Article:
Travelling Kuala Lumpur ...visit the Batu Caves!

Whilst travelling throughout South East Asia, we were informed by the lovely locals about some caves situated in Kuala Lumpur. However these were no ordinary caves. These caves were a place of natural beauty, where the Hindu people went to worship their gods. 

Filled with a combination of tourists and religious descendents, together we all embarked on the walk up the  300 red and white striped steps. This journey could not have been made any more amazing, as you are also joined with wild monkeys, who brought pure happiness to all people around them ( even though the do get a little cheeky and steal things from you)

Travel Information: What are the Batu Caves?

When reading up on a little information we found that:

"Batu Caves is a limestone hill, which has a series of caves and cave temples, located in Gombak district, 13 kilometres (8.1 mi) north of Kuala Lumpur, Malaysia. It takes its name from the Sungai Batu or Batu River, which flows past the hill. Batu Caves is also the name of the nearby village.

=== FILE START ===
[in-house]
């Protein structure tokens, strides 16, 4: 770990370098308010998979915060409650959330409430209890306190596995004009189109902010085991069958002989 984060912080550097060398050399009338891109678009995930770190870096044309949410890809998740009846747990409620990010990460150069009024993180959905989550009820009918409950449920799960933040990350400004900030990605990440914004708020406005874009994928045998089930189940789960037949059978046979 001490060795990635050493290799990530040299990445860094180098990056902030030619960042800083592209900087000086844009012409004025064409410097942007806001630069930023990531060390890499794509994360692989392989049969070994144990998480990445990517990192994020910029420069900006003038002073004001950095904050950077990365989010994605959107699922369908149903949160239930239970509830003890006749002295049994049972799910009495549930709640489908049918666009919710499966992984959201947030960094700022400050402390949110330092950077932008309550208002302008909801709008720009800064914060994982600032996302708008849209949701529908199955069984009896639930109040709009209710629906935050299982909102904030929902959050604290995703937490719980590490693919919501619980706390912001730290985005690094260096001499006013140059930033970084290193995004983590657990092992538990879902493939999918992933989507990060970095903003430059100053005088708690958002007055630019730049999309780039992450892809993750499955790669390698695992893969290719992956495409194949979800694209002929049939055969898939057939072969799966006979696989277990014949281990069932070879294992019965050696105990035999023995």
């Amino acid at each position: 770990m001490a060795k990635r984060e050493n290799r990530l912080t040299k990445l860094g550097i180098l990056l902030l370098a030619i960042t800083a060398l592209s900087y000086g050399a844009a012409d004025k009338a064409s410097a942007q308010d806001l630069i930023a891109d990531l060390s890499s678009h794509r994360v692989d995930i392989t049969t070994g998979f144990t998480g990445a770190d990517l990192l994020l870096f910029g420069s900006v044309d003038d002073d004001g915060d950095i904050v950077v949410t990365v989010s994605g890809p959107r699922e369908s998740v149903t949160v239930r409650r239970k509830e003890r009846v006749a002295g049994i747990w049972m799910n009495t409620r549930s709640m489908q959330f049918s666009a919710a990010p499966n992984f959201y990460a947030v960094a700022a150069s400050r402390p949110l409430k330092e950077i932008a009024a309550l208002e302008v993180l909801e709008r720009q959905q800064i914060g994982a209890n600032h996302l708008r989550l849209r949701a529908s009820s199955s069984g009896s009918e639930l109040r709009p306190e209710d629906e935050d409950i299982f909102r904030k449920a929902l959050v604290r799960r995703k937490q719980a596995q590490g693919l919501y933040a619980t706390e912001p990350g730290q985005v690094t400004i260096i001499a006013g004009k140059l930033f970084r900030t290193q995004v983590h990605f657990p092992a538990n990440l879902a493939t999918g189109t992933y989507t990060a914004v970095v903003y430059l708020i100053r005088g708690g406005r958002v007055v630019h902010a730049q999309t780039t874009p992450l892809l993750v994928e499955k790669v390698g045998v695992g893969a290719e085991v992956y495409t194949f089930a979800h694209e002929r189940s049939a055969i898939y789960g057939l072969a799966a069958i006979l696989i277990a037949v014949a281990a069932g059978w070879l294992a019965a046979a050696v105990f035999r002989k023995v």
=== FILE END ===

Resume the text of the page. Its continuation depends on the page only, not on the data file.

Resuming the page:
The cave is one of the most popular Hindu shrines outside India, dedicated to Lord Murugan. It is the focal point of Hindu festival of Thaipusam in Malaysia.

The limestone forming Batu Caves is said to be around 400 million years old. Some of the cave entrances were used as shelters by the indigenous Temuan people (a tribe of Orang Asli).Source Wikipedia. 

For me this day was truly amazing and something I would advice any one to visit. The combination of stunning limestone, golden statues and wild monkeys really make it a great day out. We were staying at a great hostel in Kuala Lumpur near the China Town area and our taxi driver was very friendly and helpful. 

He charged us around £2.00 for a 45 minute journey and was even kind enough to wait for us (with no extra charge) and charged us the same price back. He was a joyful man who spoke good English and told us about his daughter attending university in America. 

The people of Kuala Lumpur are very friendly and kind, however you must always watch out for the odd sneaky few. 

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